14 Varying religious beliefs: Catholics, Protestant Groups, Jews, Baptists (RI, NC), Presbyterians (NJ, DE) Puritans, Quakers, etc. Most colonists were from England However, there were Germans, Swedes, French, and others. Fear that a unified government would force groups to give up their beliefs.

15 Fear that economic interests of some regions might win unfair advantages over others. SLAVERY: Divisive issue of economics as well as culture. South’s economy relied on slavery to continue to flourish. Many Americans in the states where slavery was illegal found it to be against the principles the U.S. was founded on. Many believed it was our jobs to protect the natural rights of all human beings. Thus, Southern states feared a strong national government backing these ideals

16 The amount of territory that composed the 13 states was a problem. Transportation between the North and South was difficult and time consuming.

17 The independence of the states made for serious difficulties. Some states refused to fund the new national government, obey laws passed, and honor treaties with other nations. With some states forming their own armed services, some began to argue that a weak and poorly unified central government was more dangerous than a strong central government.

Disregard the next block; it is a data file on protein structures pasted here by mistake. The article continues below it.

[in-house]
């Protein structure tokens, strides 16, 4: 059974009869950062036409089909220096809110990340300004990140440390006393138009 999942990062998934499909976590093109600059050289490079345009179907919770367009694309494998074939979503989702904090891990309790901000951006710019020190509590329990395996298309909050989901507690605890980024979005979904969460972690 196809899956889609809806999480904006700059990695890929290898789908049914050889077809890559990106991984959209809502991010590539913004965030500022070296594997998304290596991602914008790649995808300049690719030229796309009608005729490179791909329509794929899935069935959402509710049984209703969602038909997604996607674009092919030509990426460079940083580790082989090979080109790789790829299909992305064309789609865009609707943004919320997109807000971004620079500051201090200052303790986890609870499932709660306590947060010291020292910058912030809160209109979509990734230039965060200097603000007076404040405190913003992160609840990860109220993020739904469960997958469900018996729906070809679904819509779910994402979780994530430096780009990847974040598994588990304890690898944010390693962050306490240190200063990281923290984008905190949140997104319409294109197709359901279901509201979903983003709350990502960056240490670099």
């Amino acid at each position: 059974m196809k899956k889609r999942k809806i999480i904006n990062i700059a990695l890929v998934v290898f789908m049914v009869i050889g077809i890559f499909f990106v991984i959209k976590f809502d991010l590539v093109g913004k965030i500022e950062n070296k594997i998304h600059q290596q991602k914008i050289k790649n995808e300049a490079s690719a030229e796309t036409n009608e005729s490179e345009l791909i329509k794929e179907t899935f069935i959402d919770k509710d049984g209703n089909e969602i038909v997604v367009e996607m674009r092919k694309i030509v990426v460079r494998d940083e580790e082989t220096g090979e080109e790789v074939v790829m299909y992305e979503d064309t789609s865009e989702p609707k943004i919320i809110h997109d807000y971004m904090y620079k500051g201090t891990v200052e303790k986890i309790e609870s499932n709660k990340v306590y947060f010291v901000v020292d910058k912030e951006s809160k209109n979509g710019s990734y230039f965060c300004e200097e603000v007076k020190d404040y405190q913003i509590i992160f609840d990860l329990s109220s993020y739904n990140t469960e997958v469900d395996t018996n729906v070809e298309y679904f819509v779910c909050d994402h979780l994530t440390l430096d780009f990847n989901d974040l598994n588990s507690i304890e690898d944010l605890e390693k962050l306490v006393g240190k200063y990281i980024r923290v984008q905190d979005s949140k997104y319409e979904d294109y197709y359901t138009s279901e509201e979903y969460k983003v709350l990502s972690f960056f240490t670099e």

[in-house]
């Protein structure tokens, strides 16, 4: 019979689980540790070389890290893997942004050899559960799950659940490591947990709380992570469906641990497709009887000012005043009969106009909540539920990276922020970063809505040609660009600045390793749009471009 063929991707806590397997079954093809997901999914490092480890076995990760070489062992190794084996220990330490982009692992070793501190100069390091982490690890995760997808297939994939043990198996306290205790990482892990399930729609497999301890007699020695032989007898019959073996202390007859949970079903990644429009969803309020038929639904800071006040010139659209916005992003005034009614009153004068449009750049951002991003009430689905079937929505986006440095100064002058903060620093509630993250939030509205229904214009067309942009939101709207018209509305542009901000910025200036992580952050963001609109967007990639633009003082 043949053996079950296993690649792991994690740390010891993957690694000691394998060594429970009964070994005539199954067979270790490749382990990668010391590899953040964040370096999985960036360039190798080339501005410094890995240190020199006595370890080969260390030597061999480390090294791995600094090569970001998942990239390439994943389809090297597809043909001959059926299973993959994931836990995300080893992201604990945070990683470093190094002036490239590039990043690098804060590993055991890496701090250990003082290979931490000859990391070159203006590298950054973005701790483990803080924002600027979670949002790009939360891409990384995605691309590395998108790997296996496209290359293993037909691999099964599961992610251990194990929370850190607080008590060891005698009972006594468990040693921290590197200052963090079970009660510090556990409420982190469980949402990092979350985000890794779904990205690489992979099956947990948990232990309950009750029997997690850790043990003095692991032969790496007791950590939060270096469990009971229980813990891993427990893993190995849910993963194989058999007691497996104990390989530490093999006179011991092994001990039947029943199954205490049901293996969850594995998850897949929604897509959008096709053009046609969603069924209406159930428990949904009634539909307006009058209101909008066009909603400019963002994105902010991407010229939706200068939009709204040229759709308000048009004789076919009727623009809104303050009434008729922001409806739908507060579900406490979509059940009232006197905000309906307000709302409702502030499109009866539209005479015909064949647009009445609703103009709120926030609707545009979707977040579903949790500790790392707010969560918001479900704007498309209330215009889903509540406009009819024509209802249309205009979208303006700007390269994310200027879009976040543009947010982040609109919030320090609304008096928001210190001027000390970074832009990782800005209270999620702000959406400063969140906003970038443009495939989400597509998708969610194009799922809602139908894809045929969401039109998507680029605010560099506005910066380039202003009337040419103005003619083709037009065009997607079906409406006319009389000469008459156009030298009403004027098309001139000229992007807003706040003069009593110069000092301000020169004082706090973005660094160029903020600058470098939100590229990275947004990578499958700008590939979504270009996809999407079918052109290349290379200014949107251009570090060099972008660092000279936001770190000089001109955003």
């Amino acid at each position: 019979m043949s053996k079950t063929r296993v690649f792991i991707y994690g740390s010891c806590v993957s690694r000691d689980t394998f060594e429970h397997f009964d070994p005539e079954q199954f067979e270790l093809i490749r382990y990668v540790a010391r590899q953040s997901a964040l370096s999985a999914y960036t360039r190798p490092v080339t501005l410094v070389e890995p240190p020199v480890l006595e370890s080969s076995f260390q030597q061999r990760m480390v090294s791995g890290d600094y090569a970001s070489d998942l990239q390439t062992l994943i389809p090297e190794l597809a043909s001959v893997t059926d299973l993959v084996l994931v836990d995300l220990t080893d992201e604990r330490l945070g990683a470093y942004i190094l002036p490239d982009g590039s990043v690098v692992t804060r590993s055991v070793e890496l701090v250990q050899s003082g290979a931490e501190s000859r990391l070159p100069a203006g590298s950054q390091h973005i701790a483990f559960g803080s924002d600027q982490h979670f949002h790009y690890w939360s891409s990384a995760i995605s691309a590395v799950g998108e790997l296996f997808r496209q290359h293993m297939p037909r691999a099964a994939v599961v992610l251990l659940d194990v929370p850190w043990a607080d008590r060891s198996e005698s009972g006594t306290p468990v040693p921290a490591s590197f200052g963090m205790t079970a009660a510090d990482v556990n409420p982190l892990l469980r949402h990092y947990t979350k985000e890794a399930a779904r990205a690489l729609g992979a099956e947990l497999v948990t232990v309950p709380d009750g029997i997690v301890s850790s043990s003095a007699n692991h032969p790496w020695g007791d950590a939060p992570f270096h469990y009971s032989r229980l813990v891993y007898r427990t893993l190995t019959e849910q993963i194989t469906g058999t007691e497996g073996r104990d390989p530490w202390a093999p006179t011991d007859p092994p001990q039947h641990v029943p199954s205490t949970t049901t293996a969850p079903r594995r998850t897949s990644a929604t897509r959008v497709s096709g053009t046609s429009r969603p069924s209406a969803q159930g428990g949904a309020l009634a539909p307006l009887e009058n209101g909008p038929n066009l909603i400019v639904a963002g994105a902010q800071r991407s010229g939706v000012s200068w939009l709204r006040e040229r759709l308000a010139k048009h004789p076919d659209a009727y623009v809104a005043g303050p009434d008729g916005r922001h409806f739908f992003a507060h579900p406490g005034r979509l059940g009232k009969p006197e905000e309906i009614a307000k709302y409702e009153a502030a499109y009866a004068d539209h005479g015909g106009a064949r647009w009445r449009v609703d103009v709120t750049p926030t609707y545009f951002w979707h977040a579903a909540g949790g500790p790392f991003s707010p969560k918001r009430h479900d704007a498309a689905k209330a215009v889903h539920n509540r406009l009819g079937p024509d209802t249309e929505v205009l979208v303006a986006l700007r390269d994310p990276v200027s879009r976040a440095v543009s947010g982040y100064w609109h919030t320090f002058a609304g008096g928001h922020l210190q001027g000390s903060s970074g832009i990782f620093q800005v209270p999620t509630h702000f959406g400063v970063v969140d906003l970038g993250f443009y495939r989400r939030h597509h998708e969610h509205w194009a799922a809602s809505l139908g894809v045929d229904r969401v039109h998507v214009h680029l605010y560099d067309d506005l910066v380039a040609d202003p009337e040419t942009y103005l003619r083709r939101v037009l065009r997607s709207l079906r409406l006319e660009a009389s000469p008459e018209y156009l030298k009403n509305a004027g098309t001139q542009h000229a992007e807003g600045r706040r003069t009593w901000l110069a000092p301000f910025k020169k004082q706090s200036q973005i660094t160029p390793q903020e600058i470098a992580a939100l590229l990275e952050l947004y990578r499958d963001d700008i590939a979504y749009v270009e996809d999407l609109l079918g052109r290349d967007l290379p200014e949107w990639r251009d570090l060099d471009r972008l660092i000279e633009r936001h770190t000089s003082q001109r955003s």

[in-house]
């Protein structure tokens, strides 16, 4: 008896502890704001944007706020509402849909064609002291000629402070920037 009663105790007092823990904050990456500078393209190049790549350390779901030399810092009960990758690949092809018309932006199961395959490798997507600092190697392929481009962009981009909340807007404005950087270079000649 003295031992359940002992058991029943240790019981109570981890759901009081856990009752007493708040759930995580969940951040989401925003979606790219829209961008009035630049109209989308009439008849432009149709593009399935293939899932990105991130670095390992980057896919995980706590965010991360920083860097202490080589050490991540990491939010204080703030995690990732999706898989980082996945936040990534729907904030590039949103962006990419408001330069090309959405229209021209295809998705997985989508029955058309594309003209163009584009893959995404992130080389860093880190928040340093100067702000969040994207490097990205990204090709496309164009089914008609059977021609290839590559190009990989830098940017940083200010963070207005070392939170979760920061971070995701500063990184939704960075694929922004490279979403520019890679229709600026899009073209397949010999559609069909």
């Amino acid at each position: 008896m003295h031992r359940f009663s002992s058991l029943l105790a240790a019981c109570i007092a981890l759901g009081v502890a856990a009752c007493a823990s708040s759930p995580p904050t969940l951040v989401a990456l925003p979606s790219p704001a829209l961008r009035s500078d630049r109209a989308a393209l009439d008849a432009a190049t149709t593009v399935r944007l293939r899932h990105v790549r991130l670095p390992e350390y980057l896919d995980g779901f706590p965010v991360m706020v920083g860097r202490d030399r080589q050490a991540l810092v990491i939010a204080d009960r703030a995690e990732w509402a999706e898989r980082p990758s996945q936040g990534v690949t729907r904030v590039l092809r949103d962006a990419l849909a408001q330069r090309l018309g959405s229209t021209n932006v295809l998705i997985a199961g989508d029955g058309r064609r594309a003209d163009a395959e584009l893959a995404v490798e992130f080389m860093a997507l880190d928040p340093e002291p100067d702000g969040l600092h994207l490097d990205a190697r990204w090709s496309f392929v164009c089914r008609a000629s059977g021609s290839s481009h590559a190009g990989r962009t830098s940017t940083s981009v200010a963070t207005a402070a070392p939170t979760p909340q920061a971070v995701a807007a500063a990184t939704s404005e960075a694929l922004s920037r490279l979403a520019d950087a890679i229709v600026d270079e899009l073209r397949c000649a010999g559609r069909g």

18 In September 1786, representatives from VA organized a convention in Annapolis Maryland. They sought to resolve differences between the various states. Only five states attended: Delaware, New Jersey, New York, Pennsylvania, and Virginia. The delegates determined a future meeting was necessary. All states were called to send representatives to Philadelphia in May 1787.

19 Armed Rebellion later in 1786 in Massachusetts. The Revolution and tough economic times afterwards left many farmers in dire straits. Armed groups of farmers were trying to prevent the state from seizing the land of those who still owed debts. Daniel Shays led the “rebellion.” It was put down by force.

20 After the war, many of the European war investors (and others) wanted their payment in gold and silver. The states did not have enough hard currency. Many wealthy urban businessmen were trying to squeeze what gold and silver that could be found out of the American people. Failure to provide enough hard currency to cover the debts owed meant the seizure of whatever property farmers and soldiers had.

21 "I have been greatly abused, have been obliged to do more than my part in the war, been loaded with class rates, town rates, province rates, Continental rates and all rates...been pulled and hauled by sheriffs, constables and collectors, and had my cattle sold for less than they were worth...The great men are going to get all we have and I think it is time for us to rise and put a stop to it, and have no more courts, nor sheriffs, nor collectors nor lawyers.“ -Plough Jogger, a MA Farmer